Leslie reminds me a lot of Darius Miles. I think he can be a good combo forward off the bench if he can get up to 230-ish and not lose his explosion, hit the corner 3, and takes coaching well. He also seems to have plus defensive potential. Toure Murry is making it very hard to think of keeping Leslie..but if there was a way to do it I would. Sucks that Murry is playing so well because we have a lot of backcourt players in the regular rotation in Shump-Udrih-Felton-Prigioni-JR. Plus we still have JR so if Murry stays, it’s likely at the expense of Leslie. I can’t see the team saying no to a Tyler, Diogu, or Aldrich to keep Leslie. And it is looking more and more like Murry is going to make the roster. Hope teams are in the market for SG help..

    He actually reminds me a lot of Darius Miles also, but the Darius Miles I remember definitely was not a solid combo forward off the bench. He was pretty much washed out of the NBA at 24. Great athlete who simply couldn’t shoot and wasn’t a good enough passer to impact spacing positively outside of stretching the floor.

    To me the NBA fringes are littered with athletic guys who have the potential to be decent bench players in the event that they can learn to hit the 3. In the absence of anything else to do with a roster spot it’s a fine way to use one, but it’s not like we’re letting a valuable asset go if lose him.

  13. johnno

    alsep73: That is not actually the case. Seth at P&T wrote about this recently. It turns out that with young players who haven’t yet been in the D-League (i.e., Leslie but not Tyler or Murry), if they pass through waivers and agree, you can assign them to your D-League affiliate as if they were still part of the organization. That way, no other team can just sign them away from the NBDL.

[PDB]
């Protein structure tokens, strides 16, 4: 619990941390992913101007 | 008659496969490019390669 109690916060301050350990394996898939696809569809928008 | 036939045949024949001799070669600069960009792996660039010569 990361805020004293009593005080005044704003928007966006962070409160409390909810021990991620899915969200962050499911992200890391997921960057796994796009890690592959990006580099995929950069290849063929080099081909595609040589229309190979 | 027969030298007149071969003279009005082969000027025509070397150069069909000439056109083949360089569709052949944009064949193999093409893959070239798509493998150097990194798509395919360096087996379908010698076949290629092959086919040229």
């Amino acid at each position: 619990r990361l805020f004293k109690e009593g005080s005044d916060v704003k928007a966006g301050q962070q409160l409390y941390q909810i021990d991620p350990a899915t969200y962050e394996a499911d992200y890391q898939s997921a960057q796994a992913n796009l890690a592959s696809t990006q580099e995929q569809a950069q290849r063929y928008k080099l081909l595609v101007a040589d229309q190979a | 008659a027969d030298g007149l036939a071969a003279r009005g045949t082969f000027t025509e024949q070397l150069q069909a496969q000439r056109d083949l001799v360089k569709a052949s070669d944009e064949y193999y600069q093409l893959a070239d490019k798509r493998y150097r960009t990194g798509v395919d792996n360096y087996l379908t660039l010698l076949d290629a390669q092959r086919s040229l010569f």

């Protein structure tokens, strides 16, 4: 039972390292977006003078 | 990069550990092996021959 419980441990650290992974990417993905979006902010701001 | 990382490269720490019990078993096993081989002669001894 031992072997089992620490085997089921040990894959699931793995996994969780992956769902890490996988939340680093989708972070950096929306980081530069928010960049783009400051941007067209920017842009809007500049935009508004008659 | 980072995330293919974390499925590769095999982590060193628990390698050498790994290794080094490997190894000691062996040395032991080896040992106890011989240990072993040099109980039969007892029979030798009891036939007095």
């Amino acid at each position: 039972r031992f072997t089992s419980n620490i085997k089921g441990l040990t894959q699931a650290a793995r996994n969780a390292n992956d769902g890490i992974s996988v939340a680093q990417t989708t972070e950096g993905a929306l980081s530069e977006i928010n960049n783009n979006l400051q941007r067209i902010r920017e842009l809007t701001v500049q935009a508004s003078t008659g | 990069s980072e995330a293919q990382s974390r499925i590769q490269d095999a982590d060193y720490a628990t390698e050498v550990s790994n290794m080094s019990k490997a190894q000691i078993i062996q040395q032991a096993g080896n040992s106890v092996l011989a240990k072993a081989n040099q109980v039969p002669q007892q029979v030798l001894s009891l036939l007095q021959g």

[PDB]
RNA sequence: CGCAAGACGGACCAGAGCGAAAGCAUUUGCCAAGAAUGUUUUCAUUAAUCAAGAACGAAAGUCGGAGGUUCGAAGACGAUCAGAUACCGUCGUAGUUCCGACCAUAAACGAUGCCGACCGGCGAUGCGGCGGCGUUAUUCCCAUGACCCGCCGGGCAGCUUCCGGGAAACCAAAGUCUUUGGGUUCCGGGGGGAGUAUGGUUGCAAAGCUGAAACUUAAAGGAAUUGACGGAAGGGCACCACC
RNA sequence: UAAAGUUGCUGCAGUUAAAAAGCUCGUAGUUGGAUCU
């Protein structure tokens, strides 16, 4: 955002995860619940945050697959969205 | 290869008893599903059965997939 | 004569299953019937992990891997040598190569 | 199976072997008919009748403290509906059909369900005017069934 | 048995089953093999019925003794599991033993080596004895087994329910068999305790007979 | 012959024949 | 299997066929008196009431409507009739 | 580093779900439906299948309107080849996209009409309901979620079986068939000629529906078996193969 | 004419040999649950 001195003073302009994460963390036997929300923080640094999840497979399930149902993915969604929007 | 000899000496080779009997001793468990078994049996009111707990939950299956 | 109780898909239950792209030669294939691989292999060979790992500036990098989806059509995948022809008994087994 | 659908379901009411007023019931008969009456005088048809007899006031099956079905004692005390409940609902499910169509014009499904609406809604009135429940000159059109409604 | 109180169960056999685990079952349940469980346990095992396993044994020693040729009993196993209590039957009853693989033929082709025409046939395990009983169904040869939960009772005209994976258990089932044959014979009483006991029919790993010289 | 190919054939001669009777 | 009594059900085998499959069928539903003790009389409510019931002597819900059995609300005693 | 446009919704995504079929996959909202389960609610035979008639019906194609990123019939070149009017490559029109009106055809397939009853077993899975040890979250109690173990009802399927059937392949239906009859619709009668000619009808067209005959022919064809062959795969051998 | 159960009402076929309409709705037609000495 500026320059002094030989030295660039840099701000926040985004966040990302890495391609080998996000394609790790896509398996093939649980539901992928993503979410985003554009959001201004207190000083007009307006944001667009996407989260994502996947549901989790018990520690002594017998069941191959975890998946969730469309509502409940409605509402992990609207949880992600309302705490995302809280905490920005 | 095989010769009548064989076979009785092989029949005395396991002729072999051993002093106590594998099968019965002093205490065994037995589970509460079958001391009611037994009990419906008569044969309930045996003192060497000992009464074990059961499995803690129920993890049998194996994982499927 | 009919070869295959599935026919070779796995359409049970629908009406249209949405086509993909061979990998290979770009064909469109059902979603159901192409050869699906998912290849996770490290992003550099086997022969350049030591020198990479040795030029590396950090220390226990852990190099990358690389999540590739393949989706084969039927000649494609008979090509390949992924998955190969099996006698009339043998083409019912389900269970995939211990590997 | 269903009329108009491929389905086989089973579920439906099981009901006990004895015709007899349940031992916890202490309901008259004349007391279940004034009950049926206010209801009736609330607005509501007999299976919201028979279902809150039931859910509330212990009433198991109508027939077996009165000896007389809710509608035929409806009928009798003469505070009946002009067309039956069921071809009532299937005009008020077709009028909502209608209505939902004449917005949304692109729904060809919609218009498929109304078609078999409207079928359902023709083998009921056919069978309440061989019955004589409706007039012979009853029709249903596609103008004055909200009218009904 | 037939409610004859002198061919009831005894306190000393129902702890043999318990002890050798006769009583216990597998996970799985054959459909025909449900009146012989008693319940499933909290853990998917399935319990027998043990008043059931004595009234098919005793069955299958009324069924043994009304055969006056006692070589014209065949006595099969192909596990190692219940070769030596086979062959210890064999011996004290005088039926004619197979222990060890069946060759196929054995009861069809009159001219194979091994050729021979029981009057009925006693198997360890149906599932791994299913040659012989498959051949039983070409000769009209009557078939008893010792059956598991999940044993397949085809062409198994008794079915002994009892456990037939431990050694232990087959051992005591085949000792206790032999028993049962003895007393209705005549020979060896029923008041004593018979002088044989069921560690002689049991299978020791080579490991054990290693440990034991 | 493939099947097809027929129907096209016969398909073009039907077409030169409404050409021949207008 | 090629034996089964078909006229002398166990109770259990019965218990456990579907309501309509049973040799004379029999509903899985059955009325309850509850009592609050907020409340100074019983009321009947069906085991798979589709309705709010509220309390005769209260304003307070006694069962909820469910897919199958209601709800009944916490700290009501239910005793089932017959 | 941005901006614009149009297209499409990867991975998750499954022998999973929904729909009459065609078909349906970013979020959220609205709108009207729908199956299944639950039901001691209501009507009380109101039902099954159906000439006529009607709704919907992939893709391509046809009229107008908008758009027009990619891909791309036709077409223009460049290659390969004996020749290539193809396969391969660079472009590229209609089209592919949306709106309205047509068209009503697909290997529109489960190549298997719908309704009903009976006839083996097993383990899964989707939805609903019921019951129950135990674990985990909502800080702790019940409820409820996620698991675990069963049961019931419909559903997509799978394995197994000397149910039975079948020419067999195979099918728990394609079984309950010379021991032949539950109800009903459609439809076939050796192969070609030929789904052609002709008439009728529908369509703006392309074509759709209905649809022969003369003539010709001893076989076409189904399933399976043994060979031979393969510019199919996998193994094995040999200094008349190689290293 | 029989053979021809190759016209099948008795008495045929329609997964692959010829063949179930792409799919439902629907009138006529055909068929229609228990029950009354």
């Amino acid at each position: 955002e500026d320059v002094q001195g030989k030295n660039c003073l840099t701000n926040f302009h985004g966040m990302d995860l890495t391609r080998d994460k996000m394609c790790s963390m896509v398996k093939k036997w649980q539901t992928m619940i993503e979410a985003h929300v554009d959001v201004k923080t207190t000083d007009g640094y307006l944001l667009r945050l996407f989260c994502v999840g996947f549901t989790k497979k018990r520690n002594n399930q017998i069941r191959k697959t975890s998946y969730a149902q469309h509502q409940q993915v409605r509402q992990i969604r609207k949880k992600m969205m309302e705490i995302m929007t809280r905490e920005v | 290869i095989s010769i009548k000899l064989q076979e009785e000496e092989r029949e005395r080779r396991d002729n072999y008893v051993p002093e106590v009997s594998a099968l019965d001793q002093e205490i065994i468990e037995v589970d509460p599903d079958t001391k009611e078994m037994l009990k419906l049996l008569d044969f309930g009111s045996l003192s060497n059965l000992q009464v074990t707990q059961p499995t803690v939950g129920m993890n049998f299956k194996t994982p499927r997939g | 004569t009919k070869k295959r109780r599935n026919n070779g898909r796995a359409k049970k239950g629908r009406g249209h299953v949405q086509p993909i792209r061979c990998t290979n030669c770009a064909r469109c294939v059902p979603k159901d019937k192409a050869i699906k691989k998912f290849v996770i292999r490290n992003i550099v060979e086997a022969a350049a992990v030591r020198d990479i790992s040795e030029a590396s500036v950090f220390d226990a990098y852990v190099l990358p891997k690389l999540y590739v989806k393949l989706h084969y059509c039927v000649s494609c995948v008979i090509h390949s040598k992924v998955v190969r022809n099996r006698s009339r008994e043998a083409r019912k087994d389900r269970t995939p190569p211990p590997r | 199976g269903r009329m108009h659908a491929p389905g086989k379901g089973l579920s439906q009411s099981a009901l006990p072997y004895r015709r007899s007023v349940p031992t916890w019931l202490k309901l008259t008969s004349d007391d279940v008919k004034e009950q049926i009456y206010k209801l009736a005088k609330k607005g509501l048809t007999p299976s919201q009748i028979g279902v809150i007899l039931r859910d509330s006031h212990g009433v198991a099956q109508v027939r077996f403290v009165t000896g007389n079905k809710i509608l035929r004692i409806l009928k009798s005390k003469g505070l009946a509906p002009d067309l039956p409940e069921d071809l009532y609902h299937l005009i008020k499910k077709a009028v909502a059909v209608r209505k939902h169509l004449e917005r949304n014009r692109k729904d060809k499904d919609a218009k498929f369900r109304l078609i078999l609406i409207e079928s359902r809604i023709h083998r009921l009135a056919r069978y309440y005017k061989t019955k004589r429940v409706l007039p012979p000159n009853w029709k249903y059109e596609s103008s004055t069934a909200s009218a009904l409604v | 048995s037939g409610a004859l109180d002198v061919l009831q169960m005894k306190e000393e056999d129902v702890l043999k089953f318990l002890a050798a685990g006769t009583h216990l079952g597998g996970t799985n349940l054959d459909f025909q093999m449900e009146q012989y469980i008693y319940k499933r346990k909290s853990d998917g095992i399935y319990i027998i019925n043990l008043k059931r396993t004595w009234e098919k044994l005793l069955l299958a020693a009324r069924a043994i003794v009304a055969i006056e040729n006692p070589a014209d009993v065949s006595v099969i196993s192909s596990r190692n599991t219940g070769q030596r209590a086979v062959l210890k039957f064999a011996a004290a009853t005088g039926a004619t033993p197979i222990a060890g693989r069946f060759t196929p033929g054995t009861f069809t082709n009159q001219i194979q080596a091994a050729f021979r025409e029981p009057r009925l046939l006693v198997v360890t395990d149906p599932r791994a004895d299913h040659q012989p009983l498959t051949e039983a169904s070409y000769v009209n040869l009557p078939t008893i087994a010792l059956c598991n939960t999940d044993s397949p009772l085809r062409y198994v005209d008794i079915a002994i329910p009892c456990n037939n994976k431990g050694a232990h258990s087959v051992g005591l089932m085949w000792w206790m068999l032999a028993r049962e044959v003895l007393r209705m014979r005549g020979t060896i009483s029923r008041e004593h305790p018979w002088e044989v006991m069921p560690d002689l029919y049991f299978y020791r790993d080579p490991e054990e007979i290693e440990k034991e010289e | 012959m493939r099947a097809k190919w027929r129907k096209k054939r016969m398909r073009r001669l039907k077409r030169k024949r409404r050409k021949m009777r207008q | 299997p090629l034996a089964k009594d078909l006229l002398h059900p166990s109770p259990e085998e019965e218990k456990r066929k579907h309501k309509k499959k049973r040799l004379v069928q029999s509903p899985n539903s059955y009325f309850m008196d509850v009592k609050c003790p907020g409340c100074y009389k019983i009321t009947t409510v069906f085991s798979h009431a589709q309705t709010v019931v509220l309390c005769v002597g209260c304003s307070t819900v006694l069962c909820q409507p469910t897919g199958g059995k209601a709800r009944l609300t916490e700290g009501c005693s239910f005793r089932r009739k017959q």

Glad to learn that I’m wrong about this. If they waive him, I don’t think that there’s a whole lot of danger that he won’t clear waivers since no one drafted him and he hasn’t exactly set the world on fire in summer league or preseason. I watched last night’s game and, right now, he is not an NBA player, despite his athleticism.

  14. Hubert

    Great piece, Kevin. I’m a lifelong NY’er who has family down in Raleigh and I really enjoy going there. Went to a few Wolfpack games last year, even though I typically despise college basketball (though really I spent more team seeking out BBQ!). Next time I’m down there it’ll be nice to know a Knicks fan to catch a game with.